"If they're going to pass something slapped dash we're all going to have to live with it every month through every year for the rest of our years and our entire retirement," explained English Professor Fern Kory.
She's been teaching at the university for 22 years and said she doesn't plan on retiring any time soon. "Every decision I've made since 1990 has been on the assumption that it's been on the benefits that I was promised when I signed a contract in 1990," said Kory.
More than 50 people held signs, signed petitions and walked on the lawmaker's office front lawn at 88 Broadway Avenue. They urged the Senator to vote in their favor. Sen. Righter was in Springfield all day.
On April 20, the Governor proposed a plan he said would, save taxpayers $65 to $85 billion. It would include a 3 percent increase in employee contributions, reducing their cost of living from 3 percent or half of the simple interest, also increasing the retirement age to 67.
"I am upset about it that the state has went about it and put the blame on the teachers when the teachers aren't the problem with this in fact the teachers have made their payments they have not done that," said Angela Warmen, who is a member of the Illinois Education Association.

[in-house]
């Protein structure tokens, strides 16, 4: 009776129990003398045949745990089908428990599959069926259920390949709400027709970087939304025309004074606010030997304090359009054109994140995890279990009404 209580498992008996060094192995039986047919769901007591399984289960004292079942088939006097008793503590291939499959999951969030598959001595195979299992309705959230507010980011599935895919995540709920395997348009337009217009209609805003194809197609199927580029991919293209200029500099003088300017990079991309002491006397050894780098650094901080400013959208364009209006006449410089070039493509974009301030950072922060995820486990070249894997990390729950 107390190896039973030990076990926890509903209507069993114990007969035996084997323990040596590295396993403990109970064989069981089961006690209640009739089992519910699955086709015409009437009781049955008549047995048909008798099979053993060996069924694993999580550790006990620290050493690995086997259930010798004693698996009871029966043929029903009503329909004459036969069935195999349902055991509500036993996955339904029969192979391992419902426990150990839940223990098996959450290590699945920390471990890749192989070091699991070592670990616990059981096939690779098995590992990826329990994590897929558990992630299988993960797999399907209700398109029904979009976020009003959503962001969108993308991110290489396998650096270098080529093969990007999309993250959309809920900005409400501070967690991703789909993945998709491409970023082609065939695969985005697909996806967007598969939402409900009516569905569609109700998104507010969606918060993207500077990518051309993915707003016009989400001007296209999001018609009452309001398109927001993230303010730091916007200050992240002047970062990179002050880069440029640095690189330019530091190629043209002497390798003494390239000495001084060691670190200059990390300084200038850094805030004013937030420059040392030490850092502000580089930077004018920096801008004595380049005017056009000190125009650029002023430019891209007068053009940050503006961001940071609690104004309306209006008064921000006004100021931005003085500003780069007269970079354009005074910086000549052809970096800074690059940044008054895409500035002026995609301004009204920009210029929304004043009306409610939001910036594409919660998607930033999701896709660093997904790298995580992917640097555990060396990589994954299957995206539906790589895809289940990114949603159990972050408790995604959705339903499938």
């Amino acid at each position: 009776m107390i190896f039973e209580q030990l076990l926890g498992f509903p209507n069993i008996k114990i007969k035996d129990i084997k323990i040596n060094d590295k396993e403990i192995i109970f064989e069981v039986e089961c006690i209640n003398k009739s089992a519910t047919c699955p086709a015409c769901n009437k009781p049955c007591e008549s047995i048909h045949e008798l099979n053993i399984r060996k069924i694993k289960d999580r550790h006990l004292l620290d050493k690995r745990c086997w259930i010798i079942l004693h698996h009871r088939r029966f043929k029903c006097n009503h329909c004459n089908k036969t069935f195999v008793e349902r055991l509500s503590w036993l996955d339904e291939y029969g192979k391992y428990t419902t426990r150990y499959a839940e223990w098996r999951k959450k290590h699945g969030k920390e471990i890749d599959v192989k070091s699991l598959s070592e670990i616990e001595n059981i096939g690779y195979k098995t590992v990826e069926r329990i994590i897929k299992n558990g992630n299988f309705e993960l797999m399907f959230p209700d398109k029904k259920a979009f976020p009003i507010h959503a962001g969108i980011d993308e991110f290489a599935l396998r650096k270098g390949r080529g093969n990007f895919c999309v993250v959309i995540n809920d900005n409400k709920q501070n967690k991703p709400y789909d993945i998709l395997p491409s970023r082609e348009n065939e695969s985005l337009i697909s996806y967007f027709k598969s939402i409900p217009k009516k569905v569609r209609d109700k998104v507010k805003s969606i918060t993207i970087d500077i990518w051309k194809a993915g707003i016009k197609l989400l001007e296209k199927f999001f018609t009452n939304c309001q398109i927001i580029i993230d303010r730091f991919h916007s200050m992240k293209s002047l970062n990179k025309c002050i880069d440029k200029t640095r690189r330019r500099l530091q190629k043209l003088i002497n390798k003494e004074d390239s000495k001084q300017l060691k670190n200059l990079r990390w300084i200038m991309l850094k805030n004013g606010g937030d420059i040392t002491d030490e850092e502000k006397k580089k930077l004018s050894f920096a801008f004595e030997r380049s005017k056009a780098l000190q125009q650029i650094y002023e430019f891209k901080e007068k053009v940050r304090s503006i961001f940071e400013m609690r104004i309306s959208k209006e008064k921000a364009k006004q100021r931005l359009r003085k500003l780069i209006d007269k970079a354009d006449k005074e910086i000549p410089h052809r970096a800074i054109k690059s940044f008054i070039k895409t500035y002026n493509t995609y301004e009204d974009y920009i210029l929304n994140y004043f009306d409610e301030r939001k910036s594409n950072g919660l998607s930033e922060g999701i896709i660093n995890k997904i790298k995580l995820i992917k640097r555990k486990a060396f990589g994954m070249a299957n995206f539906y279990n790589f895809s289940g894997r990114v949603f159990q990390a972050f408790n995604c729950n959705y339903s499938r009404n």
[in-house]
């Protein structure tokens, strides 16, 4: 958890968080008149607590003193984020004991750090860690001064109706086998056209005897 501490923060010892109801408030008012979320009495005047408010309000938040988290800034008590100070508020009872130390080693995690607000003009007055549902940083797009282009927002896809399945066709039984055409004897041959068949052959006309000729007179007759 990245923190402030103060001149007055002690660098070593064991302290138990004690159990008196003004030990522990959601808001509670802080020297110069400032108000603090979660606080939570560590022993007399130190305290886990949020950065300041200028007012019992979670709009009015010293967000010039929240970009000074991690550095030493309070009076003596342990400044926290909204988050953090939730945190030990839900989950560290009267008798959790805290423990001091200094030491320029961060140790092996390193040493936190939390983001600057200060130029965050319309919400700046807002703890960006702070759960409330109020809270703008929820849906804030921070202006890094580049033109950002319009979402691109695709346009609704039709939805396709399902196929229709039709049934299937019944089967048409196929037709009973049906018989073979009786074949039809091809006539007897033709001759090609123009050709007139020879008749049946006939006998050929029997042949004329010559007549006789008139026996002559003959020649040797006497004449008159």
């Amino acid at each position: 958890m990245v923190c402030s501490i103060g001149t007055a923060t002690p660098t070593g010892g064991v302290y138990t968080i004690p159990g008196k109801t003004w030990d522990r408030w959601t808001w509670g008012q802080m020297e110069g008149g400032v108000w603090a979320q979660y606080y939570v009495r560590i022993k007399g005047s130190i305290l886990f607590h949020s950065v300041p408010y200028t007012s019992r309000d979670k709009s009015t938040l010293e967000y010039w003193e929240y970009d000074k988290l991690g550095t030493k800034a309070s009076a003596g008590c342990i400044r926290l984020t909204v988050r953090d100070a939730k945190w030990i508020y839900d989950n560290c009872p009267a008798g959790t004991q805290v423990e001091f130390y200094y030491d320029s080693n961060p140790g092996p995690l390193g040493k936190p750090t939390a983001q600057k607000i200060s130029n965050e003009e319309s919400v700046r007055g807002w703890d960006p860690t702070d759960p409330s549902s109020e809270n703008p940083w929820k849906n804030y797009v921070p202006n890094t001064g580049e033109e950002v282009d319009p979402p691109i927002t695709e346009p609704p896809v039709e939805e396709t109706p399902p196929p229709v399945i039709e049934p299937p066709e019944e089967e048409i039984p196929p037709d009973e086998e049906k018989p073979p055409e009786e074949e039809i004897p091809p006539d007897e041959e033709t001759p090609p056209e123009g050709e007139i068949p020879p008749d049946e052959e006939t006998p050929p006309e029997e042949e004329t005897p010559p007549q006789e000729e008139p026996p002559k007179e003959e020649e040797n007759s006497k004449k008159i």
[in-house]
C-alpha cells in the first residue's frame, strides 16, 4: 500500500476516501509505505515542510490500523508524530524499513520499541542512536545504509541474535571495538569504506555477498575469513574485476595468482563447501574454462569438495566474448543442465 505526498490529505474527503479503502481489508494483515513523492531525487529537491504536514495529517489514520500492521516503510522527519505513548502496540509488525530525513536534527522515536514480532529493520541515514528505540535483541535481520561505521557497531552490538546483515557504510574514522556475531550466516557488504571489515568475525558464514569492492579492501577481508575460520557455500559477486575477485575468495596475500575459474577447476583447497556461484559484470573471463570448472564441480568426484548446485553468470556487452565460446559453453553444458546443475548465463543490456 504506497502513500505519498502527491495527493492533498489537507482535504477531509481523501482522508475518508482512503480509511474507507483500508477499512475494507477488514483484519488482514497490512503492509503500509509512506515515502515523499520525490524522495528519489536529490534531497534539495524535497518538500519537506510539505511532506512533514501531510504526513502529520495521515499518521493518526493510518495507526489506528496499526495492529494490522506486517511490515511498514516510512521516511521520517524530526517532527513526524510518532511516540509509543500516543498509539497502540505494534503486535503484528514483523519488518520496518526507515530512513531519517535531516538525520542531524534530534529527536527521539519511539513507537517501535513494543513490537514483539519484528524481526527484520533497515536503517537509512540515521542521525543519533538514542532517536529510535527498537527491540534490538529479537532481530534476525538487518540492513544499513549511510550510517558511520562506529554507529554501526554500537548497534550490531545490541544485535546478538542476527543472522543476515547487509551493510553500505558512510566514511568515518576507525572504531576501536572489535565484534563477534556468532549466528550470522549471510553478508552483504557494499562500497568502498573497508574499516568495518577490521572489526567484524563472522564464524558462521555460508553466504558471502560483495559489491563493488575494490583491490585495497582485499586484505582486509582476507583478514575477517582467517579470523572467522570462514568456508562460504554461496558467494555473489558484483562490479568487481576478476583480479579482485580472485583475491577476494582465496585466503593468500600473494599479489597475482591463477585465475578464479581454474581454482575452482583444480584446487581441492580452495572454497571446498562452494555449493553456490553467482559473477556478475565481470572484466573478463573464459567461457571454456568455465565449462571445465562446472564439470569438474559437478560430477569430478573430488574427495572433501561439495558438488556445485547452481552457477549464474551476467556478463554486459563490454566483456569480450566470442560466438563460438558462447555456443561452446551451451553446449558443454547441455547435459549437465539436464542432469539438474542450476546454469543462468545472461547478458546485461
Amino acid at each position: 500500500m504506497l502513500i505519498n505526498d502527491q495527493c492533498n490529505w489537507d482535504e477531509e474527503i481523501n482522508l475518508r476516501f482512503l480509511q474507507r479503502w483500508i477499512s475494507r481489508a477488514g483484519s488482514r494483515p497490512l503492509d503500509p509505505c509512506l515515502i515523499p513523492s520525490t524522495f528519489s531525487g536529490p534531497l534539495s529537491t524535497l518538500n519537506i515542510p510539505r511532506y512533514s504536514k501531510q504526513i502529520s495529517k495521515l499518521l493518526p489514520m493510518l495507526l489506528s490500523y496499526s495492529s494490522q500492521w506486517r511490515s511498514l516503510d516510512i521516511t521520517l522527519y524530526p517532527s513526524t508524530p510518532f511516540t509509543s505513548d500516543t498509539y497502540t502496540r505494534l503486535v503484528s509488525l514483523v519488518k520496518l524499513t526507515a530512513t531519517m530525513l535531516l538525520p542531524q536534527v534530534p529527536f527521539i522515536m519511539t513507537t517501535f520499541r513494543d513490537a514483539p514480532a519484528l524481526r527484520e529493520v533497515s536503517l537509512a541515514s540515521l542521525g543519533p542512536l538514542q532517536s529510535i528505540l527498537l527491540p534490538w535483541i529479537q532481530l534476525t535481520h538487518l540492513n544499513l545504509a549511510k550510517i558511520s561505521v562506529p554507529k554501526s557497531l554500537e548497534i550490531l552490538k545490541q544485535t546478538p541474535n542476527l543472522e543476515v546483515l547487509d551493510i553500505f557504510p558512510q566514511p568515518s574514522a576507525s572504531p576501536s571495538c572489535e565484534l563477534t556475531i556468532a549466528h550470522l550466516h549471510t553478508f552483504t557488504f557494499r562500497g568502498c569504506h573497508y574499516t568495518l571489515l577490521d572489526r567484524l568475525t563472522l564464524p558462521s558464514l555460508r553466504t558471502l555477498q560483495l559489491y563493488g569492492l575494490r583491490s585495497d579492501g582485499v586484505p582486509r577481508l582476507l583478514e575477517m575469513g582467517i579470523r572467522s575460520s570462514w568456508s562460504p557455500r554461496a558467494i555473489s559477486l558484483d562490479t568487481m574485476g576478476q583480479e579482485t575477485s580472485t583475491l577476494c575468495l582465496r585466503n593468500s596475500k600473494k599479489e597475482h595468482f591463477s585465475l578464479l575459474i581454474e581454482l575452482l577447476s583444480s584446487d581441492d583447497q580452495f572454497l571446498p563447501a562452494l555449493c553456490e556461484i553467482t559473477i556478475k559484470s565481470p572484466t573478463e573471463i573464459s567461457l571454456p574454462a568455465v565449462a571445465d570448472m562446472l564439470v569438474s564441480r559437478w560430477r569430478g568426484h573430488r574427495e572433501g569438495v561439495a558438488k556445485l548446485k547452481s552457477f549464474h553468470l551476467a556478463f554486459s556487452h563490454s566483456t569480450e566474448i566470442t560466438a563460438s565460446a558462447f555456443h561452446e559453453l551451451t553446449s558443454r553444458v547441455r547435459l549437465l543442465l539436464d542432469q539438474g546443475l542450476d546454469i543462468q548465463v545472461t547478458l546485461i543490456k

Warmen said they want to be part of the conversation, and want pensions to still be funded.
The state said medicaid and pensions now account for 39 percent of state's general revenue spending. It also admits, "the pension system is now under-funded by $83 billion due to decades of inadequate funding by past lawmakers and governors, and the promise of increased benefits without sufficient revenue to pay for those benefits."
"These are hard times, we know everyone is going to be looking at everything," explained Kory. "I really didn't know that it would be done in this way, that they would say we've got two weeks left and try to get it done without talking to anybody."
Sen. Righter said he doesn't have any record of sitting down and speaking with anyone from the group.